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Are your pots and pans making your food less healthy?

woman cooking

If you’re like me, your produce is mostly organic, your meat is hormone-free, and your dairy is, well, largely almond-derived. But how healthy are your pots and pans?

Despite my fastidiously healthy food choices, I recently learned how lax I’ve been about the cookware I’ve used to prepare it all. Like searing an expensive cut of meat in a scraped-up non-stick pan I bought on the cheap, possibly even during college. Oops. That’s when a realization took hold: Isn’t what we cook in as important as what we cook?

We posed this question of three kitchen pros who gave us the searing truth about healthy cookware:

French Culinary Institute's Tim Shaw

Tim Shaw, special curriculum instructor at the French Culinary Institute at the International Culinary Center

People started using non-stick pans, like Teflon and Silverstone, because they’re afraid to use heat, or their stovetops at home are so weak that they don’t really heat the pan up adequately. But if you use an AllClad or Calphalon pan or—my favorite—cast-iron, and you heat the pan up, and add in a very, very small amount of fat, like coconut oil, that actually creates a non-stick coating. I tend to not use non-stick pans at all.

 

Junelle nutritionist at Miraval spaJunelle Lupiani, registered dietitian and nutrition manager at Miraval Resort in Tucson

Both Teflon pans and aluminum pots have been linked with Alzheimer’s disease, cancer, and birth defects in animals. But there are new, green non-stick pans that don’t contain the toxic chemical found in Teflon, so they can be more stable at higher heat and are also resistant to flaking. That said, I personally think we should all just go with an enameled cast iron or a nice stainless steel heavy bottom saucepan.

 

Harry Rosenblum Brooklyn Kitchen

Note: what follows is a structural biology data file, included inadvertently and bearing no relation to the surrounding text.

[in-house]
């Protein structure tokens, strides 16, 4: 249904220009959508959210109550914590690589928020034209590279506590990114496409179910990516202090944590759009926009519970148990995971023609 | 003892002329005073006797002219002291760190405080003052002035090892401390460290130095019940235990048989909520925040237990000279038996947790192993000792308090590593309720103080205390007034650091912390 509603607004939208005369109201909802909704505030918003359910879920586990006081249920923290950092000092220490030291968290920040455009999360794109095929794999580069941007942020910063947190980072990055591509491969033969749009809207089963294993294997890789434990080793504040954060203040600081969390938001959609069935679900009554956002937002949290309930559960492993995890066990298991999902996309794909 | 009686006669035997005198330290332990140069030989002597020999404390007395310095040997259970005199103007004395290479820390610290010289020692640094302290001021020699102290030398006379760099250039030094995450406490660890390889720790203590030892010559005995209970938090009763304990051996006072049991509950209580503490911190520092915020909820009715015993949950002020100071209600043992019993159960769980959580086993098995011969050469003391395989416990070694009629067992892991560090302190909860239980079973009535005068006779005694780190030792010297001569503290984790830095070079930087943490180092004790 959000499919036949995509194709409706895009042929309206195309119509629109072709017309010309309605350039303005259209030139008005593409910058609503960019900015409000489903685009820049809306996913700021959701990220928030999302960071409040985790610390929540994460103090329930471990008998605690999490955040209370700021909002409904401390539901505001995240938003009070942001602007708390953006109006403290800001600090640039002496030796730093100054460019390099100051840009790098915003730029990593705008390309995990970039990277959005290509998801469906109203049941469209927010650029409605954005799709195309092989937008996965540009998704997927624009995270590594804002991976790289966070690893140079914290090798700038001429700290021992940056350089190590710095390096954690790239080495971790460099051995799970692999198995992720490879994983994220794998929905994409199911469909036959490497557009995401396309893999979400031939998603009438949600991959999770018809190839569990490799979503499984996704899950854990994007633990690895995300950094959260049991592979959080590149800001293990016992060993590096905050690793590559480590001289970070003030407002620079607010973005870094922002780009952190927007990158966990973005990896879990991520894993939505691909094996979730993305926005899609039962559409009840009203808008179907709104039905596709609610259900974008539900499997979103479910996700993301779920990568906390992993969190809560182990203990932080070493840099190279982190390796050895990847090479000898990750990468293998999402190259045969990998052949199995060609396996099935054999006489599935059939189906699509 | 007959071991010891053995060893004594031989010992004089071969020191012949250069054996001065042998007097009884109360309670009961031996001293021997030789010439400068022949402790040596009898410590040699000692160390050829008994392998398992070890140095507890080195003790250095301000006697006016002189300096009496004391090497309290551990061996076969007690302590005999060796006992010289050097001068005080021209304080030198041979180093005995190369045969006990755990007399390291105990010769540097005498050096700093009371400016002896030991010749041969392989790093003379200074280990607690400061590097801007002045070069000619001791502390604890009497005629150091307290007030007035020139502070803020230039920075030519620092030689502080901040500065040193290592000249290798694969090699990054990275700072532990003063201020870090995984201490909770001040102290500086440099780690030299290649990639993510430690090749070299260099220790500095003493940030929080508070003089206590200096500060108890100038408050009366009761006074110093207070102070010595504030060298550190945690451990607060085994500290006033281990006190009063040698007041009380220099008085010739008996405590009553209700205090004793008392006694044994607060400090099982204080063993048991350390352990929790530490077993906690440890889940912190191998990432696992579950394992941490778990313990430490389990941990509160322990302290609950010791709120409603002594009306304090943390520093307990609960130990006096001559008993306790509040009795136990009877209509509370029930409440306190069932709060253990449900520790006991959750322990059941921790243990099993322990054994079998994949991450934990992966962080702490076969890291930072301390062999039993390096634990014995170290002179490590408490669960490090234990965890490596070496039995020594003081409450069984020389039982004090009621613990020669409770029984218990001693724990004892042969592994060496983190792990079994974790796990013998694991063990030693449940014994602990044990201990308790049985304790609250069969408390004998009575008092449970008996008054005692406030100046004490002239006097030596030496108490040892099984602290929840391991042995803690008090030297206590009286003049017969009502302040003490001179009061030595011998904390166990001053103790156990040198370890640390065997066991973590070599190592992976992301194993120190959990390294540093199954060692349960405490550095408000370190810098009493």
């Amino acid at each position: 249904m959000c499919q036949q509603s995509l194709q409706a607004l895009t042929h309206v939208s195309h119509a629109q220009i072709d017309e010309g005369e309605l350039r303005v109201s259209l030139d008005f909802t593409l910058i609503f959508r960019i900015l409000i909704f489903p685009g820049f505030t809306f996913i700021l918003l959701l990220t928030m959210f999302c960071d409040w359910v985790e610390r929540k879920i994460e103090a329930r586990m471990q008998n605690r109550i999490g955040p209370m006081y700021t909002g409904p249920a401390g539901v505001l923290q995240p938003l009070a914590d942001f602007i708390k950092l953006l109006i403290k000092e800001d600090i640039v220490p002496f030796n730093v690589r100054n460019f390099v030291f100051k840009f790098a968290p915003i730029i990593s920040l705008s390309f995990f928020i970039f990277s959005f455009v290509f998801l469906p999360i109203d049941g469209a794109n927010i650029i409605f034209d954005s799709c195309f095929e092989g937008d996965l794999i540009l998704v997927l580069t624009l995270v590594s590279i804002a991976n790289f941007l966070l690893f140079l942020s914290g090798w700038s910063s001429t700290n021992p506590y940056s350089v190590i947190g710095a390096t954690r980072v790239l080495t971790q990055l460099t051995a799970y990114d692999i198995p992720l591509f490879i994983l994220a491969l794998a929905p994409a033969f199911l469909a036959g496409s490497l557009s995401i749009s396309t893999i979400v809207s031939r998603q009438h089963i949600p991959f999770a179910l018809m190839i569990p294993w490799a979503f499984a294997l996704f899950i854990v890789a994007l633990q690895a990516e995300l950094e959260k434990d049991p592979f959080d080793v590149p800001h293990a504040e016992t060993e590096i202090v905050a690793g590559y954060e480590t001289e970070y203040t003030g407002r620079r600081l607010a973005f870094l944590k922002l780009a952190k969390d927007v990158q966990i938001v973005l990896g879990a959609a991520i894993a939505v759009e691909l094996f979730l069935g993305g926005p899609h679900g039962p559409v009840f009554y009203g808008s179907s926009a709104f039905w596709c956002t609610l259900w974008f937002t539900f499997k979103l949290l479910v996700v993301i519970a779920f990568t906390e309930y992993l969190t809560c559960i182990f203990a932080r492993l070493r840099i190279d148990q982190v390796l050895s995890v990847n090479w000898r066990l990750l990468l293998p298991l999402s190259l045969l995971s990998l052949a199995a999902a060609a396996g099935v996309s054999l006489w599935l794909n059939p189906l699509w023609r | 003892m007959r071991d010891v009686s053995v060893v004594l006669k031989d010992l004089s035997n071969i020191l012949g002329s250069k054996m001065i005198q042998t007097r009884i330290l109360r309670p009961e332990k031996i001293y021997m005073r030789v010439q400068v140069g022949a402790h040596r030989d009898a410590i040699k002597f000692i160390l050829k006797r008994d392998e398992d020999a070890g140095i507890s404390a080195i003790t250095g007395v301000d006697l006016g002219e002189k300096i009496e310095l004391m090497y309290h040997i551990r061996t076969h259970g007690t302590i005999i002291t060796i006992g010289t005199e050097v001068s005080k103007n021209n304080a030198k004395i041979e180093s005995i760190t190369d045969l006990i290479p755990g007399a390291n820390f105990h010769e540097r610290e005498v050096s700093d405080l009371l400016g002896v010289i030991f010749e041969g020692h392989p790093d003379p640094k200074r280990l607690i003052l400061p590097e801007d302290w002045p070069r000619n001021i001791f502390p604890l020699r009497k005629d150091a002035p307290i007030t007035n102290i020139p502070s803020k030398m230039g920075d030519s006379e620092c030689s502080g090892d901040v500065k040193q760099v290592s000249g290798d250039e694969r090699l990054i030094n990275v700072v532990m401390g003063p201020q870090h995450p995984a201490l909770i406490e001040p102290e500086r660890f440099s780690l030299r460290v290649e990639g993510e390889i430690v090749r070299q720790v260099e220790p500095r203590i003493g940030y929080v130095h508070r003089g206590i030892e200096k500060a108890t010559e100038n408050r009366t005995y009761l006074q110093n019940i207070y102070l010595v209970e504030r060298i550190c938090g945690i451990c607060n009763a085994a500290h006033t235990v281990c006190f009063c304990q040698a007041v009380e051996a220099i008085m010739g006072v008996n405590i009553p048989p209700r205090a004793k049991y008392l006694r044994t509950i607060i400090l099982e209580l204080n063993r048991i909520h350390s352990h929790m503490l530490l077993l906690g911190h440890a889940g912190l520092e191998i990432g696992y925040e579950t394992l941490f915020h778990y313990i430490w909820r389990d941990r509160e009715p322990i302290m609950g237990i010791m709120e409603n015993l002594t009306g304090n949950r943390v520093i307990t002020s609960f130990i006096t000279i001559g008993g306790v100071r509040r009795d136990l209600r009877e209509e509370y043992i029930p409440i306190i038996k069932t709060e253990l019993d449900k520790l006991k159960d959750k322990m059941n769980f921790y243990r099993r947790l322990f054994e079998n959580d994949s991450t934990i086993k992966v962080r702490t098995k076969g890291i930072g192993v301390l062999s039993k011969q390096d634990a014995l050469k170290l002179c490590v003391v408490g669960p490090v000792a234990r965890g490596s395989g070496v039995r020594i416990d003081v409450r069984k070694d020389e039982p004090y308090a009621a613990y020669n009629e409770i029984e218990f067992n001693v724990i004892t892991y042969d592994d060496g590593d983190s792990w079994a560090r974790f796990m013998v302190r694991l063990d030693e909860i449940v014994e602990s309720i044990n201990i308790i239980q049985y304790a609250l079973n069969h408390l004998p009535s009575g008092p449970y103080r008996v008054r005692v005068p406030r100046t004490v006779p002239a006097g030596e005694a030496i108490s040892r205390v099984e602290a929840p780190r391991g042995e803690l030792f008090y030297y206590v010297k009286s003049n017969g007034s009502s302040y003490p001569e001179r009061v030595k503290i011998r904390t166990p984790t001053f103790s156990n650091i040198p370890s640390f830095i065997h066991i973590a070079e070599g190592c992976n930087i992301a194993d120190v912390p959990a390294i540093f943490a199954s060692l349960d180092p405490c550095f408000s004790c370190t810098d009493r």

Harry Rosenblum, co-owner, the Brooklyn Kitchen

There are few things about cookware that are inherently unhealthy— it’s how people use them. Non-stick coatings are not meant to be heated over 500 degrees. But if you’re preheating a pan on high without anything in it, the pan can get well over 500 degrees. Then the non-stick surface can degrade and release chemicals that can end up in your food and, subsequently, your body.

But you don’t need expensive tools—it’s just about using them correctly. I think people would be amazed at the kind of beat-up cookware used in commercial kitchens that turn out some of the city’s best food. —Nina Pearlman

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  1. March 22nd, 2011 at 11:04 am

    loved this! it is so true .. for years I used teflon – even when it began flaking not realizing my grass fed hormone free meat was being poisoned! I have discovered some GREEN alternative cookware that seem to work quite well and are not expensive.. I believe crate and barrel and sur la table carry a line of them

  2. March 22nd, 2011 at 11:14 am

    This is a great public service…thank you! Although I’ve know about this for many years, many others have not. It has been posted on my FB + Tweeted Keep ‘emn coming.

  3. March 22nd, 2011 at 11:29 am

    Great piece,,,thanks for that. Stainless steel or cast iron is the way to go or, if you favor non stick for cooking foods which are best with a gentle touch such as eggs, at least replace your non-stickers every year or two and keep them from getting overheated.

  4. March 22nd, 2011 at 11:37 am

    Agree with northbridge. It’s not realistic for most people to stop using all non-stick cookery – it is important to replace frequently – - before flaking & chipping occur.

  5. March 23rd, 2011 at 10:41 am

    Preheating a stainless steel pan before frying makes all the difference in the world but in my experience, the pan doesn’t have to be piping hot to prevent food from sticking. There are also some sturdy non-stick products on the market now. I recently bought a pan made by Swiss Diamond that seems to be better than most. It’s easy to tell whether the non-stick film on the pan is okay. If you can see signs of scraping, scratching, or erosion, replace it.
    I’m skeptical about the “aluminum pots cause Alzheimer’s” argument. From my reading, the jury is still out on that one, but with so many other kinds of cooking utensils available, why take the risk?
    About heating a pan to a high temp, I get very good results browning meat and vegetables at medium temp, keeping the temp just high enough so that water draining out of the meat gets evaporated immediately. The point is to avoid “frying” the food in liquid that is mostly water.

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